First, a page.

Yesterday, the Mississippi Supreme Court held oral argument in the City of Madison’s challenge to Initiative 65, Mary Hawkins Butler v. Michael Watson, 2020-IA-01199-SCT. Madison Mayor Mary Hawkins Butler asked the court to invalidate Initiative 65. The Mississippi Constitution requires that no more than one-fifth of the total signatures to place an initiative on the ballot may come from any one congressional district. According to Butler, because Mississippi now has only four congressional districts, it is mathematically impossible to collect the correct proportion of signatures.
Watson argued that current Mississippi law still allocates five congressional districts for purposes other than electing U.S. representatives. And while a prior federal court decision has limited the number of congressional districts to four for purposes of electing U.S. representatives, that decision did not change the process of using the five congressional districts under state law for the initiative process. According to Watson, Butler’s theory disregards the Legislature’s intent to provide citizens an avenue to propose constitutional amendments. Watson asked the court to not adopt Butler’s position because it would eradicate the citizens’ ability to place initiatives on the ballot unless and until the Legislature amends the section of the Mississippi Constitution at issue.
The bench was hot during oral argument, meaning the justices were highly active in asking questions. A few justices seemed to favor Butler’s position, and a few seemed to favor Watson’s. But most justices either held their cards close or remained silent throughout oral argument. The court clarified that its decision will not be based on any justice’s personal view of Initiative 65 but will be based solely on the constitutional requirements for placing any initiative on the ballot. To that end, the court, as well as the attorneys presenting arguments, avoided expressing an opinion about medical marijuana in general or the substance of Initiative 65.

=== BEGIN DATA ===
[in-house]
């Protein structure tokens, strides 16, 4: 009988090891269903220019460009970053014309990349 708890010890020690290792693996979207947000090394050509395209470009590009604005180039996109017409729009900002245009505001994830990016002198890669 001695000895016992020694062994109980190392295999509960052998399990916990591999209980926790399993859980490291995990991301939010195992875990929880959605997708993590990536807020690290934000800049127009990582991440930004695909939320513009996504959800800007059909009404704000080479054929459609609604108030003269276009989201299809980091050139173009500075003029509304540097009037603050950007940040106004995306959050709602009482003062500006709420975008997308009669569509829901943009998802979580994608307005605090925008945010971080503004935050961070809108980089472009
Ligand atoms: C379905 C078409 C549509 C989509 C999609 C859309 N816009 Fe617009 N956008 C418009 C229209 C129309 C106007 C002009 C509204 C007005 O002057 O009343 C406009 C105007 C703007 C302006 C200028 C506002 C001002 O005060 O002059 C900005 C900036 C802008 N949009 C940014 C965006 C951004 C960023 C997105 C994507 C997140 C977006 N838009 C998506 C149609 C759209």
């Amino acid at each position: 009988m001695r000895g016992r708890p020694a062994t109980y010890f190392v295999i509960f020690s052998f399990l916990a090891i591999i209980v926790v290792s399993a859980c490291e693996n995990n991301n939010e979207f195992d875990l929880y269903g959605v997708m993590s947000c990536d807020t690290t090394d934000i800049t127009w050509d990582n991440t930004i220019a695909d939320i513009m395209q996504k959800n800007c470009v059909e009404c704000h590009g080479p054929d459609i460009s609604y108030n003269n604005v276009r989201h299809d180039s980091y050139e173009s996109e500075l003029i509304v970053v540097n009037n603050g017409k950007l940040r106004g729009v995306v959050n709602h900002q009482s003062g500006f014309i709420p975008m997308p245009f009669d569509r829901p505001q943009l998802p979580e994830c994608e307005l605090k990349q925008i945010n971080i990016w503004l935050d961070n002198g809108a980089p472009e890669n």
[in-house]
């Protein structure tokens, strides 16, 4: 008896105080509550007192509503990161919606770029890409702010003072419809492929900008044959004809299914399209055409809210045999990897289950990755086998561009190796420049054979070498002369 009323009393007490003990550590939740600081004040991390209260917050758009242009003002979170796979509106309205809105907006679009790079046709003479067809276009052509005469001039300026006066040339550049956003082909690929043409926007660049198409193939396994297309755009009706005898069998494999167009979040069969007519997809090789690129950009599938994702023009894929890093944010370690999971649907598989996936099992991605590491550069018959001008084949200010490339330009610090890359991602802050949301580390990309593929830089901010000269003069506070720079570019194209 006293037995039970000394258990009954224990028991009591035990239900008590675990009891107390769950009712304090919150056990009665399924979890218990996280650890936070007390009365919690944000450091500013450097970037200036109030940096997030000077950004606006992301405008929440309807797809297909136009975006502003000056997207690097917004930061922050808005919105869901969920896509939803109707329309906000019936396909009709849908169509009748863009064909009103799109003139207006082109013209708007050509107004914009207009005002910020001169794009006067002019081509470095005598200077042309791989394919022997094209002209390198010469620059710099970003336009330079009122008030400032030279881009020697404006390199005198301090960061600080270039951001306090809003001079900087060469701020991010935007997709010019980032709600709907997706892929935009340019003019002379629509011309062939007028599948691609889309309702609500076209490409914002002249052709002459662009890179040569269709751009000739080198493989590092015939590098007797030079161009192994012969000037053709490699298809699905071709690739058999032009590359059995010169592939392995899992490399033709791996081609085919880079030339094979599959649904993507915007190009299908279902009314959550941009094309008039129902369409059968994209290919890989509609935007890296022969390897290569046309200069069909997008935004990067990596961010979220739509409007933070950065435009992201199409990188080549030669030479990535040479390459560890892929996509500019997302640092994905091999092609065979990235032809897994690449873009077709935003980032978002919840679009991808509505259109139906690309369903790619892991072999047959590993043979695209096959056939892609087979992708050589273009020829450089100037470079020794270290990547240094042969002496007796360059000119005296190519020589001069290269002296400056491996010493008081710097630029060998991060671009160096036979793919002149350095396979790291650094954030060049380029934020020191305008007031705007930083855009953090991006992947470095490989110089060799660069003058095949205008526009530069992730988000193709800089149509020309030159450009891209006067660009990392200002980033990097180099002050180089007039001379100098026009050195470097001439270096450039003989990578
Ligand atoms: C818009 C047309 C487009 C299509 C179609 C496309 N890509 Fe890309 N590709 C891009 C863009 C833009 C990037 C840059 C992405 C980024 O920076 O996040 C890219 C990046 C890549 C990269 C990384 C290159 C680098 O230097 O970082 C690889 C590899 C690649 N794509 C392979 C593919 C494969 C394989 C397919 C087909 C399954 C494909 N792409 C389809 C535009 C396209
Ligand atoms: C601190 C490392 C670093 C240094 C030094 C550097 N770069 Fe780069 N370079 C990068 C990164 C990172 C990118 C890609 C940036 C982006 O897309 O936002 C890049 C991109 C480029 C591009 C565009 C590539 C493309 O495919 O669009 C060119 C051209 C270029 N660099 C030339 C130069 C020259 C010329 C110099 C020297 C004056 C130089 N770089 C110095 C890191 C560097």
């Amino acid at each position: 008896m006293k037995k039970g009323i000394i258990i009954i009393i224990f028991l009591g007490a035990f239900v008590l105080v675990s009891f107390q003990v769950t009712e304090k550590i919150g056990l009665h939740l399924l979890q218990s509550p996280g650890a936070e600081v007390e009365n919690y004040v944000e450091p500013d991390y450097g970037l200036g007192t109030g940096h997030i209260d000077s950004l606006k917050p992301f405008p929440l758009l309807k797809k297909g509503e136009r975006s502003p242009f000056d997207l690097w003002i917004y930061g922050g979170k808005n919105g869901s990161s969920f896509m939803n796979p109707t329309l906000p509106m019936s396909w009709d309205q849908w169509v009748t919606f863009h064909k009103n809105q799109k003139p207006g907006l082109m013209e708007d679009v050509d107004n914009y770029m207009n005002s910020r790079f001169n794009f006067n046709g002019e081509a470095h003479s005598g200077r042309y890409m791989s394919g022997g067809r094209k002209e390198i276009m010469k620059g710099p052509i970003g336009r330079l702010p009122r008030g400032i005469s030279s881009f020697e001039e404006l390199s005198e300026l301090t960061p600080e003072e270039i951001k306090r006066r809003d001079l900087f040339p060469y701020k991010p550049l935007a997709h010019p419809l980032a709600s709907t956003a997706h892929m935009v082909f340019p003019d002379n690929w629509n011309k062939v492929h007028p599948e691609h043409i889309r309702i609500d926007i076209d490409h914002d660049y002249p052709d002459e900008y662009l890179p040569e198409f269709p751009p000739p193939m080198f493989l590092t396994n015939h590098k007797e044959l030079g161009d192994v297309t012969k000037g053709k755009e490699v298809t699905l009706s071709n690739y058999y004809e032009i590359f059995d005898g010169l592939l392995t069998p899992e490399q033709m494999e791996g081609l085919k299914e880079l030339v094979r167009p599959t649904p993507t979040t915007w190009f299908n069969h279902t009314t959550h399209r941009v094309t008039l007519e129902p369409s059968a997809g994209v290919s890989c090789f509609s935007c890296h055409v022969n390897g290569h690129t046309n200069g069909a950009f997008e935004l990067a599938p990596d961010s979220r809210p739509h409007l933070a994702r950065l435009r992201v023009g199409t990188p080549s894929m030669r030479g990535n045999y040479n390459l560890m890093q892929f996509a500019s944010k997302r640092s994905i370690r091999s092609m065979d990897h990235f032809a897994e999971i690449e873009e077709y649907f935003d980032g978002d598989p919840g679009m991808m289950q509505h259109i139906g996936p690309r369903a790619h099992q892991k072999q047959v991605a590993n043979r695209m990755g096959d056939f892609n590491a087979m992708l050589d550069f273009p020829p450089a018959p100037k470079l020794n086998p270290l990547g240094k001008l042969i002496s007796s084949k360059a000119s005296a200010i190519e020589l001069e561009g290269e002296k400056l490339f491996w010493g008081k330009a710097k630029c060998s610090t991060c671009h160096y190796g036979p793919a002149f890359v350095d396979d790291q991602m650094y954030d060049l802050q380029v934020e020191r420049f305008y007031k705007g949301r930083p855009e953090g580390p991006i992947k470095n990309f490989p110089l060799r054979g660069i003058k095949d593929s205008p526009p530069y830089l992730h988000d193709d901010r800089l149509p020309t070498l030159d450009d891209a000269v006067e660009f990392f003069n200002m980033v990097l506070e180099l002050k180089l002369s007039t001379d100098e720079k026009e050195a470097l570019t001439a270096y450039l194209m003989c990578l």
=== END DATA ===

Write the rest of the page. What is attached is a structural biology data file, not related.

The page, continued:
After oral argument, the court reiterated that the case is on expedited review and announced it was taking the case under advisement. Based on the Mississippi Supreme Court’s recent trends with expedited review, we expect the court to hand down a decision by late May.
In the event the Mississippi Supreme Court does not strike down Initiative 65, the Mississippi Department of Health is still on track to launch the state’s medical marijuana program in July and begin issuing licenses by August 15, 2021.
If the Mississippi Supreme Court strikes down Initiative 65, a medical marijuana program will not likely move forward without some form of legislative activity – through the legislature passing its own medical marijuana bill or by amending the constitution’s sections regarding citizen ballot initiatives to account for the existing four congressional districts.